The 16th November saw me manage to catch a 33lb 14oz common from the House of Commons (HOC). At this point, temperatures were beginning to drop, and it was apparent that a few other angler’s enthusiasm was starting to run thin. I made the decision to keep my captures low-key and only a select few would be kept updated, so I could preserve my own angling. Just the occasional random angler would walk round and say ‘it was a waste of my time fishing here through the winter, because it was too hard’… I just agreed with them and sent them on their way, thinking that I had lost my marbles.
A week passed from the capture of the 33 and I finally had another single night at my disposal. I expected that the fish would not have moved far from the zone that I had caught from, and I ended up dropping back into that area, after completing a couple of laps with nothing else to go on. Around 10pm I had a bite and landed an upper double heavily scaled mirror. After a quick photo of the fish on the mat on my phone before the fish was returned. The rest of the night passed quietly and before I knew it, I was on my way to work, pleased to have nicked a bite though.
On my next trip I managed a two-night session, which turned out to be uneventful for me fish wise. Unfortunately, my first night was written off by two inconsiderate anglers that turned up at bite time (6AM) and then they proceeded to cast over me. I was pissed off to say the least, as the zone I was in felt good for an early morning bite and was the only piece of unpressured water on the lake. I wound in at 7AM and put my gear on the barrow and moved swim. Sometimes when things go wrong you feel they set the tone for the rest of the trip, and in this case that’s what happened; I was going home with my tail between my legs.
The last weekend of November saw me arrive at the lake first light on the Friday morning, and to my surprise there was no one there! Hoorah, no one to contend with and I was free to angle properly. For once I didn’t need to do a full lap of the lake to see where they were as I was standing in a swim that was to become very productive for me, and bosh. That will do me! I hot footed it back to the van to get my gear, then swiftly barrowed back round to the swim. As I pulled into the swim with the barrow there was another show, I didn’t see it, but I saw the aftermath. It felt like the bite was on.
My first rod was quickly out the sleeve, hook point checked, the balanced maggot presentation baited and a MicroMesh PVA bag of maggots and crumbed DT Cold Water Mix attached and I was ready to go. A short time passed then there was another show, shortly followed by my baited rig following it back in the water. The second rod was primed ready to go, and again bosh, the second rod followed that show in. Imagine it! It’s the last weekend of November, you have the lake to yourself, the fish have given their location away and you have two rods on them. Could it get any better?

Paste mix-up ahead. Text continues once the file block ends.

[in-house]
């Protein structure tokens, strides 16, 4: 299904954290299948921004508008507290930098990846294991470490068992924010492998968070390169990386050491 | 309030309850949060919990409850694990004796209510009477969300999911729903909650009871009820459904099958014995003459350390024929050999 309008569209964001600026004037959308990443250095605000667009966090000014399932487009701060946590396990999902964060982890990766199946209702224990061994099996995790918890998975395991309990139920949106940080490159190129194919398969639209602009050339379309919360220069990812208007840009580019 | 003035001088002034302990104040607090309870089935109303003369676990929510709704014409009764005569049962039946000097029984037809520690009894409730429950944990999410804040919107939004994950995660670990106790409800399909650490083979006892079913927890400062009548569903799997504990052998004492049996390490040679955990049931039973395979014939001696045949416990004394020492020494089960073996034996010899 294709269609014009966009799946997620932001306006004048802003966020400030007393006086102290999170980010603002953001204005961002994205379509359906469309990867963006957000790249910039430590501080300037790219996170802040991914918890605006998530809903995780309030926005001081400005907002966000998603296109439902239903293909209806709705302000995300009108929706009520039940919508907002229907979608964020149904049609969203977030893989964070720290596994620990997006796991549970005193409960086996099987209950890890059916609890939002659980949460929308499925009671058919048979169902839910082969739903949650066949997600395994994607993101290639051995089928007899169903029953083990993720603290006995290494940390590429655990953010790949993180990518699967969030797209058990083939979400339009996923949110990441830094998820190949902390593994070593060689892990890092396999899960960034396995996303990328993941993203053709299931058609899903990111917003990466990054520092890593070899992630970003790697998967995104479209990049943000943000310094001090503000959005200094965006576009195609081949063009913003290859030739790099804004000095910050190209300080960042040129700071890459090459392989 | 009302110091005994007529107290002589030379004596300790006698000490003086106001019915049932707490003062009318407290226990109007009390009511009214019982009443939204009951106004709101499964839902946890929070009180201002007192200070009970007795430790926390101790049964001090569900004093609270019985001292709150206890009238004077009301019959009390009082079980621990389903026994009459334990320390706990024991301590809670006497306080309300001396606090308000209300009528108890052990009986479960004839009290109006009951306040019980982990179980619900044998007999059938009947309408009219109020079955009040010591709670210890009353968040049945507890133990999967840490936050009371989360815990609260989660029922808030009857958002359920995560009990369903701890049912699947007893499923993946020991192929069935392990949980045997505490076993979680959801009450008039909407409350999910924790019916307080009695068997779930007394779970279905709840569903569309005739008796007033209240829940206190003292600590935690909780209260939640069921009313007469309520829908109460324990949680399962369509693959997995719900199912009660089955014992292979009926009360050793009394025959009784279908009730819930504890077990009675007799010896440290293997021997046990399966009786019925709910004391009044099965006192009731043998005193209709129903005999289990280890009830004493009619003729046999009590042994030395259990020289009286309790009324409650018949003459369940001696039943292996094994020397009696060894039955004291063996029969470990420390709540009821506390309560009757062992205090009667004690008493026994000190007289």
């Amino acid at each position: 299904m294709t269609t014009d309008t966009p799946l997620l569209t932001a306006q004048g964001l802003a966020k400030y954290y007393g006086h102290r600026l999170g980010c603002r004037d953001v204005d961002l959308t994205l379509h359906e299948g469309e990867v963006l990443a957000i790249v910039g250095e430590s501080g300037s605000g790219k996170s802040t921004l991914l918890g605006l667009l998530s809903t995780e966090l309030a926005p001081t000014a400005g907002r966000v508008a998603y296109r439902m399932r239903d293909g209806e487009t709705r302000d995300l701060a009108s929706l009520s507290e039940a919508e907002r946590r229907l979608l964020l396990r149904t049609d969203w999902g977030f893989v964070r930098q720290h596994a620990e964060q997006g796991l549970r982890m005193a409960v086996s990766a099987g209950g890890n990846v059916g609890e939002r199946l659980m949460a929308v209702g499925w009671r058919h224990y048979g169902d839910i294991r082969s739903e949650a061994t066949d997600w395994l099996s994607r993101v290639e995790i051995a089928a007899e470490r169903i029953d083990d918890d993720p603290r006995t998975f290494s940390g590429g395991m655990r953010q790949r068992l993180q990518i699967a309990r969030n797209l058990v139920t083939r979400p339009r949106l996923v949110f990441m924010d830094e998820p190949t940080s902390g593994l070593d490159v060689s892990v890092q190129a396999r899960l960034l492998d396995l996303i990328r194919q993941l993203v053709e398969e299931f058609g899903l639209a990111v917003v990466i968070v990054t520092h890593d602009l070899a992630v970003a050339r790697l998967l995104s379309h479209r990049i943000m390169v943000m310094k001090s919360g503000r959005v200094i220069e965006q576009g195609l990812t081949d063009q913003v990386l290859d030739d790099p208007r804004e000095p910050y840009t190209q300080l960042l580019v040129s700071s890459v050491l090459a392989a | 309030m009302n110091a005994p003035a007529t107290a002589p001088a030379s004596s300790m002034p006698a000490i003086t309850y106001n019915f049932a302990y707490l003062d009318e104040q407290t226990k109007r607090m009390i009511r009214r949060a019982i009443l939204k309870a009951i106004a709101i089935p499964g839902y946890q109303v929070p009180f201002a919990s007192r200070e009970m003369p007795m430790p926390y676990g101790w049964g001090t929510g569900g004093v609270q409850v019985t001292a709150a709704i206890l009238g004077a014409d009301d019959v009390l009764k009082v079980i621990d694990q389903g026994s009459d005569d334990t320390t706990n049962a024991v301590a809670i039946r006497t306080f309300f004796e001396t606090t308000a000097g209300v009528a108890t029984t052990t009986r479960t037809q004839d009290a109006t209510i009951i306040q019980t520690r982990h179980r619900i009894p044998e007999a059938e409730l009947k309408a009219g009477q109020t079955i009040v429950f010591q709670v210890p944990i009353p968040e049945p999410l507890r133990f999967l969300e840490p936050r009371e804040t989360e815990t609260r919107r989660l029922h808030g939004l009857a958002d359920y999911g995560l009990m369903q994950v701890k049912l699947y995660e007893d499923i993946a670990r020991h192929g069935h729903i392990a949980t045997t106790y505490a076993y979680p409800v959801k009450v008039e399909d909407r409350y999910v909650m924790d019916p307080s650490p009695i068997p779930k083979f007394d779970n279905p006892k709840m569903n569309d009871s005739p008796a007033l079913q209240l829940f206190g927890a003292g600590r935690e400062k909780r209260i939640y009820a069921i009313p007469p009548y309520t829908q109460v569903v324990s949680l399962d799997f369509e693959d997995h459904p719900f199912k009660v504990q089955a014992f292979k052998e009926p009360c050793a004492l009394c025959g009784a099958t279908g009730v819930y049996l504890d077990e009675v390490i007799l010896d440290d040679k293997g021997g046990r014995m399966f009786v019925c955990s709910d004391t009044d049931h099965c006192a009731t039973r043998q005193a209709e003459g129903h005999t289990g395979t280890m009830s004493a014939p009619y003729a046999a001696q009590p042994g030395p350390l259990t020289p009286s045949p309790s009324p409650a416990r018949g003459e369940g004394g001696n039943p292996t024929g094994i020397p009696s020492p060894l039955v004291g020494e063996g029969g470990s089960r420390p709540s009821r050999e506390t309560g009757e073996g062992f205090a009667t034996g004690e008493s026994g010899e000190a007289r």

Two hours passed and no more shows… I thought I’d cooked it. I’d just sat down on my bed, having a deep and meaningful conversation with Dylan (one of my dogs) when the first rod signalled a flurry of bleeps which I thought was a liner and is I didn’t speed to the rod. When I got there the hanger had moved very little. Whilst watching the braid I could see it twitching, so I picked the rod up and wound down to the lead, to be greeted by a heavy weight on the end. I was in…
A deep protracted battle lead to me landing a long and immaculate looking common, which I suspected was mid twenty. I thought that will do. After a weigh it, and to my surprise, it went 29lb 3oz! That will more than do. The fish was sent on its way and the rod deployed back into the zone that had done that bite. My mat and sling were then placed discretely under my brolly, tucked behind my bed. A couple of anglers were walking round and asked if I’d seen any to which I answered no, it was quiet. Then as they were standing there the same rod was away. Bollox!
An erratic short battle led to an upper double mirror in the net, which was unhooked in the net and sent on its way as I did not want prying eyes. I explained to the anglers in my swim that I’d just got lucky and then they were on their way.
Darkness was upon us and there were 5 people on for the night. One was a guy I knew had been fishing this lake all year – and he was also doing the night. He had done really well here and had whet my appetite with his pictures, but the fish he wanted to complete his puzzle had eluded him. I had seen this fish caught, maybe 3 years ago by a good friend of mine at 26lb, it’s doing mid-thirty now.
After my dinner and a brew, I settled into my bag with Dylan at around 9PM. It was bloody freezing! We had had light rain during the day, followed by clear sky’s and plummeting temperatures. I drifted off and was awoken by the buzzer screaming in my ear and my clutch stripping line. I got my boots on and ventured to the rod, where the spool was still spinning, I picked it up and basically got stripped of another 40 yards of line. What a powerful fish.